The Value of Usage Analytics in the Subscription Economy

The Rise of the Subscription Economy

Arguably the most significant recent evolution in e-commerce is the growth in subscription business models. According to McKinsey and Co, the subscription e-commerce market has grown by more than 100 percent a year over the past five years, with the largest retailers of this kind generating over $2.6 billion of sales in 2016, compared to $57 million in 2011. The trend is proving to be so successful that subscription businesses are already growing nine times faster than the S&P 500.

File storage and file sharing services such as Dropbox and Google Drive and numerous SaaS companies are also making the most of the subscription model. And businesses of other kinds are getting in on the action, such as LegalZoom’s legal services, with its 3.6million customers, or the fitness company Peloton that was recently valued at $4 billion, with a year-on-year growth rate over 170%.

The most prominent examples are in the media and entertainment sector, from video streaming, such as Netflix and Hulu, and music streaming (Spotify) to news (such as The New York Times), gaming (Sony PlayStation Plus), and with its expansion into the production of entertainment content, the behemoth that is Amazon.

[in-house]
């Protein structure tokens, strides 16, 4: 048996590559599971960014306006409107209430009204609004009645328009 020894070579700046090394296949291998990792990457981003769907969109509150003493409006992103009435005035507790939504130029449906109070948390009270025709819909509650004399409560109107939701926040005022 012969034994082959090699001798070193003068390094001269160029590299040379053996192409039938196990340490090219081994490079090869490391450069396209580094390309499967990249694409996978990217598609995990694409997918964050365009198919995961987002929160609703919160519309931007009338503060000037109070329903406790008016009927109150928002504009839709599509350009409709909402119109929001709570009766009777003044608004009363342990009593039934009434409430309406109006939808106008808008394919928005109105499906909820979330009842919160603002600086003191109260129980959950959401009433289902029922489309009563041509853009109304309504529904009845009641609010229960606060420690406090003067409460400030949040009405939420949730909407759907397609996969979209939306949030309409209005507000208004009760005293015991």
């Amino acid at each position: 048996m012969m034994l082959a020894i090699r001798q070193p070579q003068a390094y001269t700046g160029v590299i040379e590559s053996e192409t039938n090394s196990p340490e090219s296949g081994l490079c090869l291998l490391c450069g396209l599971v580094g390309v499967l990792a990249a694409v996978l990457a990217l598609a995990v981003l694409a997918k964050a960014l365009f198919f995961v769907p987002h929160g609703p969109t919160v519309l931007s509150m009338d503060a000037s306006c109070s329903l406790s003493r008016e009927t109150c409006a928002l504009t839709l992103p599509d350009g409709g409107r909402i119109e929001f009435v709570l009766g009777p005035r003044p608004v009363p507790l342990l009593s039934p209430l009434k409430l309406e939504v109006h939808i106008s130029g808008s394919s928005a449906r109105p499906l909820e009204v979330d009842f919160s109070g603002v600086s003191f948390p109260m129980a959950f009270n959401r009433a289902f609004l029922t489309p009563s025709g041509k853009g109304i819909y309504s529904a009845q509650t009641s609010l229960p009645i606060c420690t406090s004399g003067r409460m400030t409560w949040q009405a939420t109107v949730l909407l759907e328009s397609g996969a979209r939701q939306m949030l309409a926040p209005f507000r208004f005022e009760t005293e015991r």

Most significantly, more traditional and established companies have started subscription businesses. Cosmetics company Sephora has launched its subscription service, Play! that’s in competition with Walmart’s Beauty Box, and names such as Birchbox and Ipsy. Even multinational giants are adopting this model. In the men’s grooming sector, subscription business is heating up. P&G’s Gillette on Demand currently goes head to head with Dollar Shave Club, which Unilever acquired in 2016 for $1 billion to get a foothold in this market of subscription selling.

The Benefits for Customers and Business

Customers increasingly want the convenience and speed offered by subscription services because they automate the purchase of certain items that users agree to replenish regularly.

Plus, the savings are attractive for them, even with the monthly fees, as they regularly receive discounts on items they’re replenishing. Other subscription services enable consumers to stipulate their preferences so that they receive more highly personalized choices and offers.